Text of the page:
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RIAA Paid Music Streaming Subscriptions H1 2016 H1 2020 Oct2020The first half of 2020 saw another rise in paid music subscriptions in the US. Recent data [pdf] released by the Recording Industry Association of America (RIAA) shows that paid streaming services gained 13.9 million subscriptions over H1 2019 to reach 72.1 million.

The rate of growth in streaming music can be seen in the dramatic rise in paid music subscription over just a few years’ time — subscriptions have more than tripled from H1 2016 when the number of subscriptions sat at 20.3 million. Moreover, the close to 14 million new subscriptions in the first half of this year represents a 24% increase over the 58.2 million paid subscriptions in H1 2019.

Streaming Accounts for the Dominant Share of US Music Revenues

H1 figures from 2015 and 2016 show that streaming music only accounted for 32% and 47% of US music industry revenues, respectively. Fast-forward to the first half of 2020, and streaming now accounts for a full 85% of all US music revenues, with physical (7%), digital downloads (6%) and sync (2%) making up the remaining share.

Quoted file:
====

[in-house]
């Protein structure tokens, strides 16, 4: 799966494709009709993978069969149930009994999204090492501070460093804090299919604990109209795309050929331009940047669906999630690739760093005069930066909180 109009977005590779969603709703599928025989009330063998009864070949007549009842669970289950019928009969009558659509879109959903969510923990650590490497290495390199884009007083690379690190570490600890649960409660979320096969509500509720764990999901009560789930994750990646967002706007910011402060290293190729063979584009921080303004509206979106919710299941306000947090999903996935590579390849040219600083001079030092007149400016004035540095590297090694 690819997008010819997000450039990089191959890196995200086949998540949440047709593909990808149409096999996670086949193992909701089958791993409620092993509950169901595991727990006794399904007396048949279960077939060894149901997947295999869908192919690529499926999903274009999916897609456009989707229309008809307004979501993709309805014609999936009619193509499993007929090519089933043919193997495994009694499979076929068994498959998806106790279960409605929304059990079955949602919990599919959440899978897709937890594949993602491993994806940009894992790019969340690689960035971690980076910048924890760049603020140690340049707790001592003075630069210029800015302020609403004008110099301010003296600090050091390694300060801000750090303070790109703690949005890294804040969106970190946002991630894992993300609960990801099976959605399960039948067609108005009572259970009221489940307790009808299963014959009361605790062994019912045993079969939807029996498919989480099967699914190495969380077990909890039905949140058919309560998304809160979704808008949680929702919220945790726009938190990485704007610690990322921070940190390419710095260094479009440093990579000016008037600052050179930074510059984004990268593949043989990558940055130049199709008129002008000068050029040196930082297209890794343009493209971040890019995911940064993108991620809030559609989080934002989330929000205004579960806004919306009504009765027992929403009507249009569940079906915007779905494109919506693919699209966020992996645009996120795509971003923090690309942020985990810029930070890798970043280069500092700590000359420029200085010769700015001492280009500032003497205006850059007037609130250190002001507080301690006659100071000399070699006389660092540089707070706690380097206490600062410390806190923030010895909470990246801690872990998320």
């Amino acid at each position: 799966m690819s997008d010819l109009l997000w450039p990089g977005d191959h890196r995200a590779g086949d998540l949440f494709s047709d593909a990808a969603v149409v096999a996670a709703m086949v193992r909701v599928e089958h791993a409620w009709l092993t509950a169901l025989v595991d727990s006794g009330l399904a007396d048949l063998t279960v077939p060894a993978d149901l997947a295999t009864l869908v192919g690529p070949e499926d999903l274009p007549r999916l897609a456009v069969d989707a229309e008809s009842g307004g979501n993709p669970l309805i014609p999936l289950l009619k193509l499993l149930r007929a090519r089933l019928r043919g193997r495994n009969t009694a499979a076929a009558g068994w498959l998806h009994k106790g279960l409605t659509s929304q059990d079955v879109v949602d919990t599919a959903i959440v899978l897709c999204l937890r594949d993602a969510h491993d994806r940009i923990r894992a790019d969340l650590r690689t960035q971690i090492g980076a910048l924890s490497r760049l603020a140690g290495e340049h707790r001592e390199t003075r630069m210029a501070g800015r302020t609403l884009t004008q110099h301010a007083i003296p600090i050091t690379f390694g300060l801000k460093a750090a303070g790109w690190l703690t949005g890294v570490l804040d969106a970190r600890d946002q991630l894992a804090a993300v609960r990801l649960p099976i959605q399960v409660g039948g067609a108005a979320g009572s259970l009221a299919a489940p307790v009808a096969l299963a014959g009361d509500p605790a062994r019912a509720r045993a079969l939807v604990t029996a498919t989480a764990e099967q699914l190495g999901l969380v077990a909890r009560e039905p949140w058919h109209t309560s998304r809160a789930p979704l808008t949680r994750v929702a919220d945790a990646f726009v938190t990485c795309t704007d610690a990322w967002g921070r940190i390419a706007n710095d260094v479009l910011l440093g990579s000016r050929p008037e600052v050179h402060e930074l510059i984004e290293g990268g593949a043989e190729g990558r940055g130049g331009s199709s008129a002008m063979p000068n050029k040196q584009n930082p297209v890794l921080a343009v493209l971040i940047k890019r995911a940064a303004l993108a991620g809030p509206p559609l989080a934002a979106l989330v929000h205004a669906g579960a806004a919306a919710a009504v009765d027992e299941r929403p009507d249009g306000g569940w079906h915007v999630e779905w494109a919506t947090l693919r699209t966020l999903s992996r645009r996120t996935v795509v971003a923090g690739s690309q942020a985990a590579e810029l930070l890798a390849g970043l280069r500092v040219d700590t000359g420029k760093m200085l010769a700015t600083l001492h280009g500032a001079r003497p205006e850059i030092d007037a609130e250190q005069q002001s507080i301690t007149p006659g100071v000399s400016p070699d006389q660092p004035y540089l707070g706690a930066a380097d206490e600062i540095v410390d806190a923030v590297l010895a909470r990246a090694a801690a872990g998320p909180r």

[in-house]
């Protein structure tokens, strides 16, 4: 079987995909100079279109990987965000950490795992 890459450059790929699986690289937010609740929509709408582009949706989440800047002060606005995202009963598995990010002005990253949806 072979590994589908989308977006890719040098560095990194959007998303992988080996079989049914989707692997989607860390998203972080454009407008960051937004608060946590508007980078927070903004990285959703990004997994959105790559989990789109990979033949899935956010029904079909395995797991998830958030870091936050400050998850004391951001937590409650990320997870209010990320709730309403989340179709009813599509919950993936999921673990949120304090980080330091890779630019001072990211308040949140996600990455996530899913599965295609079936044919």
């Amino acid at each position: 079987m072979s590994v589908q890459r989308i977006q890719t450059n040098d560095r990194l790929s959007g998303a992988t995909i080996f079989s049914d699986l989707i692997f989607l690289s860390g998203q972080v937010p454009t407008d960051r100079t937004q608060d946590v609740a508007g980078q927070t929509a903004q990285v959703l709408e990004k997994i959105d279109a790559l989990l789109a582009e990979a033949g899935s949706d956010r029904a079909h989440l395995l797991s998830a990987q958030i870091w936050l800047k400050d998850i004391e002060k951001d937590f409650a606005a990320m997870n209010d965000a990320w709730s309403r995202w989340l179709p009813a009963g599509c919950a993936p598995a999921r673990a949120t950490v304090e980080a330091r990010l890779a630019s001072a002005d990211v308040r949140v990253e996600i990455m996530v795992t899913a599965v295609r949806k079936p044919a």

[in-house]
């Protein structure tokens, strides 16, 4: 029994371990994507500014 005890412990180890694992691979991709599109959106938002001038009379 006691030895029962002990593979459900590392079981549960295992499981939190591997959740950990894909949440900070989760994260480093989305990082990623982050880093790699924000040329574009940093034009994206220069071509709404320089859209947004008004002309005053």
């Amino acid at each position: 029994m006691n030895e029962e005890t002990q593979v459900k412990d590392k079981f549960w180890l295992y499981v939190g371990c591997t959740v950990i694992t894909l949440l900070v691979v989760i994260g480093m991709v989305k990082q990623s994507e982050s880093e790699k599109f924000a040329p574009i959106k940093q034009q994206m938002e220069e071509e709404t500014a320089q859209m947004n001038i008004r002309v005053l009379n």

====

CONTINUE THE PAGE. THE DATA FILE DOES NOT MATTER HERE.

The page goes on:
Of the $4.8 billion in revenue brought in by streaming music in H1 2020, 79% came from paid subscriptions, with these revenues growing by 14% year-over-year (y-o-y) to $3.8 billion. Indeed, paid streaming subscriptions accounted for about two-thirds (67%) of total revenues in the first 6 months of 2020.

Research indicates that consumers are far more likely to opt to stream music through free, ad-supported streaming services than they are to choose ad-supported services for streaming video. RIAA’s data shows that ad-supported, on-demand (audio and video) revenues for H1 were at $421 million (up 4% y-o-y). Likewise, digital and customized radio services accounted for $583 million of the $4.8 billion in streaming revenues (up 6% y-o-y).

Digital Download Revenues Fall

Making up just 6% of total music revenues in H1 2020, digital downloads in the US are on a downward slope. Revenues from digital downloads stood at $351 million, down from $451 million in H1 2019 and $557 in H1 2018. This decrease in revenues is due to double-digit declines in the sales of individual tracks (-27% y-o-y) and albums (-18% y-o-y).

About the Data: The number of paid streaming subscriptions does not include limited tier services (paid subscriptions for services limited by factors such as mobile access, catalog availability, on-demand limitations or device restrictions.

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